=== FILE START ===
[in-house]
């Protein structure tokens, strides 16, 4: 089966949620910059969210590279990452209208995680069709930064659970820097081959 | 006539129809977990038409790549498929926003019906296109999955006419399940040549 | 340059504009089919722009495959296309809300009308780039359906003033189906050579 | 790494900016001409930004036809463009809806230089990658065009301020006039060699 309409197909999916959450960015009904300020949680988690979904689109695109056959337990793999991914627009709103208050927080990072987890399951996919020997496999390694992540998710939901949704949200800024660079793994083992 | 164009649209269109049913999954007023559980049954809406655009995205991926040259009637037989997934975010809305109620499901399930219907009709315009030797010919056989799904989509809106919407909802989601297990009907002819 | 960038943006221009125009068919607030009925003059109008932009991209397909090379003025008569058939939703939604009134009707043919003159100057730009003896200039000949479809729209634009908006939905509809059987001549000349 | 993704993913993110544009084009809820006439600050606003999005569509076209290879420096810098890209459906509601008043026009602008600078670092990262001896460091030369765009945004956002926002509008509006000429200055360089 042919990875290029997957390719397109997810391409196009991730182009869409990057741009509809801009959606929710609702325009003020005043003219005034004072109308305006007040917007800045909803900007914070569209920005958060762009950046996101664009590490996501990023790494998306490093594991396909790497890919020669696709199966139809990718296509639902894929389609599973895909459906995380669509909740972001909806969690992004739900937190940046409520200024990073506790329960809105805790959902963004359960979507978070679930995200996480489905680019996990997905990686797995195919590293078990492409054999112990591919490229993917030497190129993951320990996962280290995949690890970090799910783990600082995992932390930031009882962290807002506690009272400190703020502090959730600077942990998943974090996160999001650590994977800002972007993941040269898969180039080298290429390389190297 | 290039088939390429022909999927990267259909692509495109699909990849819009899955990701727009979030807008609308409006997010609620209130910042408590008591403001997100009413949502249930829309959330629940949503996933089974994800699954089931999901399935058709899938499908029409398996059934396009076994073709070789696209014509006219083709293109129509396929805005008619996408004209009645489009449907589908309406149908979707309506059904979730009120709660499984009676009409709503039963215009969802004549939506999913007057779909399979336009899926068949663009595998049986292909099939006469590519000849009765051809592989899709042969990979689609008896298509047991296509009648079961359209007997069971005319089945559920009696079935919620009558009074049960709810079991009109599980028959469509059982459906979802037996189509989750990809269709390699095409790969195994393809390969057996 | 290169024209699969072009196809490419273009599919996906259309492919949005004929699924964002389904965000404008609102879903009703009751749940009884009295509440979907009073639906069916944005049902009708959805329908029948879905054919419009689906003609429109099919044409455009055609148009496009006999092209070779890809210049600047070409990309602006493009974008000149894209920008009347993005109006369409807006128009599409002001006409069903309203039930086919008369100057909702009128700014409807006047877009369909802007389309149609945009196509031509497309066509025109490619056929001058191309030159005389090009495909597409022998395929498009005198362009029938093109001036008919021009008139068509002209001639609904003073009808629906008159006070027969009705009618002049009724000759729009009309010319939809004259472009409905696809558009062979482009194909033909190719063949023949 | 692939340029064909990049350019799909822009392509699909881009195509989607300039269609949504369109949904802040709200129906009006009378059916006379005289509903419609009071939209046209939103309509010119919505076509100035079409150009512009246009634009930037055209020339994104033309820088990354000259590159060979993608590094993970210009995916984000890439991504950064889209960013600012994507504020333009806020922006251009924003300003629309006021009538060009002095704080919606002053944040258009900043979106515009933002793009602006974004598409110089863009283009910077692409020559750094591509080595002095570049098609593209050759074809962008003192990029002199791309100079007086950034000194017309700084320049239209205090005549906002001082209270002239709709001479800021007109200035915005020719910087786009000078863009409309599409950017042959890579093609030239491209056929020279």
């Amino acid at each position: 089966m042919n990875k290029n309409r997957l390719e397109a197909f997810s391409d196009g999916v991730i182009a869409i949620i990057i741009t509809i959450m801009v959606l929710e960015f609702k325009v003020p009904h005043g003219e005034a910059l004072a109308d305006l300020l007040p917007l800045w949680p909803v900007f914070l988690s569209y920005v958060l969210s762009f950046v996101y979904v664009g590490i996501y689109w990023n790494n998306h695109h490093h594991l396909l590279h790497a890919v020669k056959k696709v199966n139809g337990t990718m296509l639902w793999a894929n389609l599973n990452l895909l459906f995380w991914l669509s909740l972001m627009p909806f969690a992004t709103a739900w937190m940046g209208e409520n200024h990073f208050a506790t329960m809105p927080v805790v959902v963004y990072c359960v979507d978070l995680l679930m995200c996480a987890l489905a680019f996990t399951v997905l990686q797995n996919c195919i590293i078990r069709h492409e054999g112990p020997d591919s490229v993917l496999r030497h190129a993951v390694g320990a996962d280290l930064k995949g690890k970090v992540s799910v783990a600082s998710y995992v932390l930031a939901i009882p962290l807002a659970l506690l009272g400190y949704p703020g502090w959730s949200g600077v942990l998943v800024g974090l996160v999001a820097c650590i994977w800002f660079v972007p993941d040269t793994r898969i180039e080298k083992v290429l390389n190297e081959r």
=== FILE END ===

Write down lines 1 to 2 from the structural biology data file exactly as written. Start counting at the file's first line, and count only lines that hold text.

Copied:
[in-house]
């Protein structure tokens, strides 16, 4: 089966949620910059969210590279990452209208995680069709930064659970820097081959 | 006539129809977990038409790549498929926003019906296109999955006419399940040549 | 340059504009089919722009495959296309809300009308780039359906003033189906050579 | 790494900016001409930004036809463009809806230089990658065009301020006039060699 309409197909999916959450960015009904300020949680988690979904689109695109056959337990793999991914627009709103208050927080990072987890399951996919020997496999390694992540998710939901949704949200800024660079793994083992 | 164009649209269109049913999954007023559980049954809406655009995205991926040259009637037989997934975010809305109620499901399930219907009709315009030797010919056989799904989509809106919407909802989601297990009907002819 | 960038943006221009125009068919607030009925003059109008932009991209397909090379003025008569058939939703939604009134009707043919003159100057730009003896200039000949479809729209634009908006939905509809059987001549000349 | 993704993913993110544009084009809820006439600050606003999005569509076209290879420096810098890209459906509601008043026009602008600078670092990262001896460091030369765009945004956002926002509008509006000429200055360089 042919990875290029997957390719397109997810391409196009991730182009869409990057741009509809801009959606929710609702325009003020005043003219005034004072109308305006007040917007800045909803900007914070569209920005958060762009950046996101664009590490996501990023790494998306490093594991396909790497890919020669696709199966139809990718296509639902894929389609599973895909459906995380669509909740972001909806969690992004739900937190940046409520200024990073506790329960809105805790959902963004359960979507978070679930995200996480489905680019996990997905990686797995195919590293078990492409054999112990591919490229993917030497190129993951320990996962280290995949690890970090799910783990600082995992932390930031009882962290807002506690009272400190703020502090959730600077942990998943974090996160999001650590994977800002972007993941040269898969180039080298290429390389190297 | 290039088939390429022909999927990267259909692509495109699909990849819009899955990701727009979030807008609308409006997010609620209130910042408590008591403001997100009413949502249930829309959330629940949503996933089974994800699954089931999901399935058709899938499908029409398996059934396009076994073709070789696209014509006219083709293109129509396929805005008619996408004209009645489009449907589908309406149908979707309506059904979730009120709660499984009676009409709503039963215009969802004549939506999913007057779909399979336009899926068949663009595998049986292909099939006469590519000849009765051809592989899709042969990979689609008896298509047991296509009648079961359209007997069971005319089945559920009696079935919620009558009074049960709810079991009109599980028959469509059982459906979802037996189509989750990809269709390699095409790969195994393809390969057996 | 290169024209699969072009196809490419273009599919996906259309492919949005004929699924964002389904965000404008609102879903009703009751749940009884009295509440979907009073639906069916944005049902009708959805329908029948879905054919419009689906003609429109099919044409455009055609148009496009006999092209070779890809210049600047070409990309602006493009974008000149894209920008009347993005109006369409807006128009599409002001006409069903309203039930086919008369100057909702009128700014409807006047877009369909802007389309149609945009196509031509497309066509025109490619056929001058191309030159005389090009495909597409022998395929498009005198362009029938093109001036008919021009008139068509002209001639609904003073009808629906008159006070027969009705009618002049009724000759729009009309010319939809004259472009409905696809558009062979482009194909033909190719063949023949 | 692939340029064909990049350019799909822009392509699909881009195509989607300039269609949504369109949904802040709200129906009006009378059916006379005289509903419609009071939209046209939103309509010119919505076509100035079409150009512009246009634009930037055209020339994104033309820088990354000259590159060979993608590094993970210009995916984000890439991504950064889209960013600012994507504020333009806020922006251009924003300003629309006021009538060009002095704080919606002053944040258009900043979106515009933002793009602006974004598409110089863009283009910077692409020559750094591509080595002095570049098609593209050759074809962008003192990029002199791309100079007086950034000194017309700084320049239209205090005549906002001082209270002239709709001479800021007109200035915005020719910087786009000078863009409309599409950017042959890579093609030239491209056929020279």